Poetry Thursday


Although he's apparently the youngest (his little rasta-beard is
barely down and feathers),
most casually connected (he hardly glances at the girl he's with,
though she might be his wife),
half-sloshed (or more than half) on picnic-whiskey teen-aged
father, when his little son,
two or so, tumbles from the slide, hard enough to scare
himself, hard enough to make him cry,
really cry, not partly cry, not pretend the fright for what must
be some scarce attention,
but really let it out, let loudly be revealed the fear of having
been so close to real fear,
he, the father, knows just how quickly he should pick the child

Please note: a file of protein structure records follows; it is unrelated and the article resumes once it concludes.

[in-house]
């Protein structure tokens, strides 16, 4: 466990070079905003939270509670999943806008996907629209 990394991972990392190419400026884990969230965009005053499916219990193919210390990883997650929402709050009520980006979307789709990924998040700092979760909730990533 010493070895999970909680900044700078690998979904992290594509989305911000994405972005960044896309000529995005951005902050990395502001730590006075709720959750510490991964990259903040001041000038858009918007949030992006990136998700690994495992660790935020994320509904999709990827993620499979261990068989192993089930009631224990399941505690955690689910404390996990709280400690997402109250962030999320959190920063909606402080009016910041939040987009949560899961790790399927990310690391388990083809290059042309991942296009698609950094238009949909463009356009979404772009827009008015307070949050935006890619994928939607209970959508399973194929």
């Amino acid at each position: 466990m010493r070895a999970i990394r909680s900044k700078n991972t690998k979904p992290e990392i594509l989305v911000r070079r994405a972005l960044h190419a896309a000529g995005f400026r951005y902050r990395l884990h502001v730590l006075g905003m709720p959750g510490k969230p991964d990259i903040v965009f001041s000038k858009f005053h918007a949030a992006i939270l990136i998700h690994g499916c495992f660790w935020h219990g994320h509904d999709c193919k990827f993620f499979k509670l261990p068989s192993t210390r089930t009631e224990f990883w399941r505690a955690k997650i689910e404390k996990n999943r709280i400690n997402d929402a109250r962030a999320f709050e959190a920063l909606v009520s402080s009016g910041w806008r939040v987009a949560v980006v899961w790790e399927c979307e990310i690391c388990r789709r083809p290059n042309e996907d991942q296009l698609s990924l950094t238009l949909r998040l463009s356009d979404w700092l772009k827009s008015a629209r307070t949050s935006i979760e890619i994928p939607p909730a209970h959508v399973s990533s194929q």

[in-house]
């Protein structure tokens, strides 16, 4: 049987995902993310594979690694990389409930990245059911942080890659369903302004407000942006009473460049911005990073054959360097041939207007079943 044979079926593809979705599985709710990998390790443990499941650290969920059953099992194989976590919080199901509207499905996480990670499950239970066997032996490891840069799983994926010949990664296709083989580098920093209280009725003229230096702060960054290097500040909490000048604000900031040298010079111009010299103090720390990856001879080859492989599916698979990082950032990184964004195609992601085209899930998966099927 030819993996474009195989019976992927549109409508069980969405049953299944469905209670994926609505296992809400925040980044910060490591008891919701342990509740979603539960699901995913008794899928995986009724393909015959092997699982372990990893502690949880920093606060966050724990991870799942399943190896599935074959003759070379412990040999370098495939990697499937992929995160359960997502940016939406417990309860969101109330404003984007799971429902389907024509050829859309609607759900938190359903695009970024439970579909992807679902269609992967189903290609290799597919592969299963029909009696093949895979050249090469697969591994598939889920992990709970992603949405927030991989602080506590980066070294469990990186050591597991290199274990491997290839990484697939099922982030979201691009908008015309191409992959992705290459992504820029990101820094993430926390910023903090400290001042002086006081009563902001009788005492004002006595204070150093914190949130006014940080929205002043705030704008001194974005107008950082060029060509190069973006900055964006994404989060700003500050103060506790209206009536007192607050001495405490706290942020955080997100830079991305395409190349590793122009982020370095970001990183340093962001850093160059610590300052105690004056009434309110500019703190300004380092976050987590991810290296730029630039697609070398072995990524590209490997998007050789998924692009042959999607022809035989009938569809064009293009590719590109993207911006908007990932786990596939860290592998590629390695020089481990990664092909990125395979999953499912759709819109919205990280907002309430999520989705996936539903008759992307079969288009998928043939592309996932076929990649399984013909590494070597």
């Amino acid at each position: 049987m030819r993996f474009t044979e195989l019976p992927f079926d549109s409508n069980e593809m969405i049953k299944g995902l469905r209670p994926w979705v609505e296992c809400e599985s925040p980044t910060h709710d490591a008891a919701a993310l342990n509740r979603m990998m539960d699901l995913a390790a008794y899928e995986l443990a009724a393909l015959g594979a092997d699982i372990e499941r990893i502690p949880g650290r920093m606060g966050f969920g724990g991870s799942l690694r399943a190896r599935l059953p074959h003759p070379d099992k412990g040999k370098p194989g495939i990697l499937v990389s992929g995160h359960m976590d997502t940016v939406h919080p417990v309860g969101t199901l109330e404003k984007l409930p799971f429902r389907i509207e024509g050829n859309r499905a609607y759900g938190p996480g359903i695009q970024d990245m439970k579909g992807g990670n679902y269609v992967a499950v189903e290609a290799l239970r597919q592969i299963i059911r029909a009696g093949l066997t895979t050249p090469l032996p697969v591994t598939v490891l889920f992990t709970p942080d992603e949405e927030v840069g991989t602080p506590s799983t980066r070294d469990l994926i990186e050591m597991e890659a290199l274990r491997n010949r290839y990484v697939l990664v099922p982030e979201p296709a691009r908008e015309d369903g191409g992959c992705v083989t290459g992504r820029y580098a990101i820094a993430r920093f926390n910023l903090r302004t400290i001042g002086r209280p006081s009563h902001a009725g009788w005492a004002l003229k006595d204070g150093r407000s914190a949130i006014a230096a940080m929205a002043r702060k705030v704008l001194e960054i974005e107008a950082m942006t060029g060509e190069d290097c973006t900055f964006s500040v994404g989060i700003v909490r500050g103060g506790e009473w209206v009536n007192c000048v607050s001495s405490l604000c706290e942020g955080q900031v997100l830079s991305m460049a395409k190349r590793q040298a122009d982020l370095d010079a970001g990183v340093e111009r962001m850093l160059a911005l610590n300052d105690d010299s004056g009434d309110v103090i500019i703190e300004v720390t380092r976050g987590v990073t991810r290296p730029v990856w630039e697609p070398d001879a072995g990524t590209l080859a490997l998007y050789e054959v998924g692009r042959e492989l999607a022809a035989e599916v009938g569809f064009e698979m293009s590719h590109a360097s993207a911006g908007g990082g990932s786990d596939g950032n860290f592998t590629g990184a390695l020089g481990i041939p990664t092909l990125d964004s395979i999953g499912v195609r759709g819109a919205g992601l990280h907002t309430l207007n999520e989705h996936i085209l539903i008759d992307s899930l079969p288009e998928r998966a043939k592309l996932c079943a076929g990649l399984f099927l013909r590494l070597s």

up, then how firmly hold it,
fit its head into the muscled socket of his shoulder, rub its
back, croon and whisper to it,
and finally pull away a little, about a head's length, looking, still
concerned, into its eyes,
then smiling, broadly, brightly, as though something had been
shared, something of importance,
not dreadful, or not very, not at least now that it's past, but
rather something...funny,
funny, yes, it was funny, wasn't it, to fall and cry like that,
though one certainly can understand,
we've all had glimpses of a premonition of the anguish out
there, you're better now, though,
aren't you, why don't you go back and try again, I'll watch you,
maybe have another drink,
yes, my son, my love, I'll go back and be myself now, you go be
the person you are, too.

-C.K. Williams

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